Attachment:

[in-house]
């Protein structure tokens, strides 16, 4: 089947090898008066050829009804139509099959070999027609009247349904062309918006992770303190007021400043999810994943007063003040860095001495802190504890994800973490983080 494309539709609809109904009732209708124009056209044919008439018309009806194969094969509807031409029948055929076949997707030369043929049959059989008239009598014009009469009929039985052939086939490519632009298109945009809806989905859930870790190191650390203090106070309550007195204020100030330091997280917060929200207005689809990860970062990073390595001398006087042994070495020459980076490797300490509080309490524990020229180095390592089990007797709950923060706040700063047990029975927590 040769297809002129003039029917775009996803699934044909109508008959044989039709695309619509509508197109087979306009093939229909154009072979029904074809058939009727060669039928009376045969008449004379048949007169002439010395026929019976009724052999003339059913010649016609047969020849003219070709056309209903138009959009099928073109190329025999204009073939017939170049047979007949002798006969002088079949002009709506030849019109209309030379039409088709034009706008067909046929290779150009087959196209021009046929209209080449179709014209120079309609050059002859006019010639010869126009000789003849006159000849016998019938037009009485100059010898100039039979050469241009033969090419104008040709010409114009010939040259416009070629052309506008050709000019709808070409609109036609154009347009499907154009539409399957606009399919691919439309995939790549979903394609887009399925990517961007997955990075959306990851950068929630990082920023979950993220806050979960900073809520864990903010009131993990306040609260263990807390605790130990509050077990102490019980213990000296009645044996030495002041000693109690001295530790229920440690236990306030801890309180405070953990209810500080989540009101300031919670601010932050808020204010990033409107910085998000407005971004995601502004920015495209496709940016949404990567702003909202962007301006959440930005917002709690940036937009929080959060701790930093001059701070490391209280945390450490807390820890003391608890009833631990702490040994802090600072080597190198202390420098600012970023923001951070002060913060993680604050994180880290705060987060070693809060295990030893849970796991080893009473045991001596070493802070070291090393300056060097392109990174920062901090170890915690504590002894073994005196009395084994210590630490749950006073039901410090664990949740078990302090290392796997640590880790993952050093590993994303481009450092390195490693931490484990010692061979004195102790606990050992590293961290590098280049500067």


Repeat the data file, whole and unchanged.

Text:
[in-house]
């Protein structure tokens, strides 16, 4: 089947090898008066050829009804139509099959070999027609009247349904062309918006992770303190007021400043999810994943007063003040860095001495802190504890994800973490983080 494309539709609809109904009732209708124009056209044919008439018309009806194969094969509807031409029948055929076949997707030369043929049959059989008239009598014009009469009929039985052939086939490519632009298109945009809806989905859930870790190191650390203090106070309550007195204020100030330091997280917060929200207005689809990860970062990073390595001398006087042994070495020459980076490797300490509080309490524990020229180095390592089990007797709950923060706040700063047990029975927590 040769297809002129003039029917775009996803699934044909109508008959044989039709695309619509509508197109087979306009093939229909154009072979029904074809058939009727060669039928009376045969008449004379048949007169002439010395026929019976009724052999003339059913010649016609047969020849003219070709056309209903138009959009099928073109190329025999204009073939017939170049047979007949002798006969002088079949002009709506030849019109209309030379039409088709034009706008067909046929290779150009087959196209021009046929209209080449179709014209120079309609050059002859006019010639010869126009000789003849006159000849016998019938037009009485100059010898100039039979050469241009033969090419104008040709010409114009010939040259416009070629052309506008050709000019709808070409609109036609154009347009499907154009539409399957606009399919691919439309995939790549979903394609887009399925990517961007997955990075959306990851950068929630990082920023979950993220806050979960900073809520864990903010009131993990306040609260263990807390605790130990509050077990102490019980213990000296009645044996030495002041000693109690001295530790229920440690236990306030801890309180405070953990209810500080989540009101300031919670601010932050808020204010990033409107910085998000407005971004995601502004920015495209496709940016949404990567702003909202962007301006959440930005917002709690940036937009929080959060701790930093001059701070490391209280945390450490807390820890003391608890009833631990702490040994802090600072080597190198202390420098600012970023923001951070002060913060993680604050994180880290705060987060070693809060295990030893849970796991080893009473045991001596070493802070070291090393300056060097392109990174920062901090170890915690504590002894073994005196009395084994210590630490749950006073039901410090664990949740078990302090290392796997640590880790993952050093590993994303481009450092390195490693931490484990010692061979004195102790606990050992590293961290590098280049500067």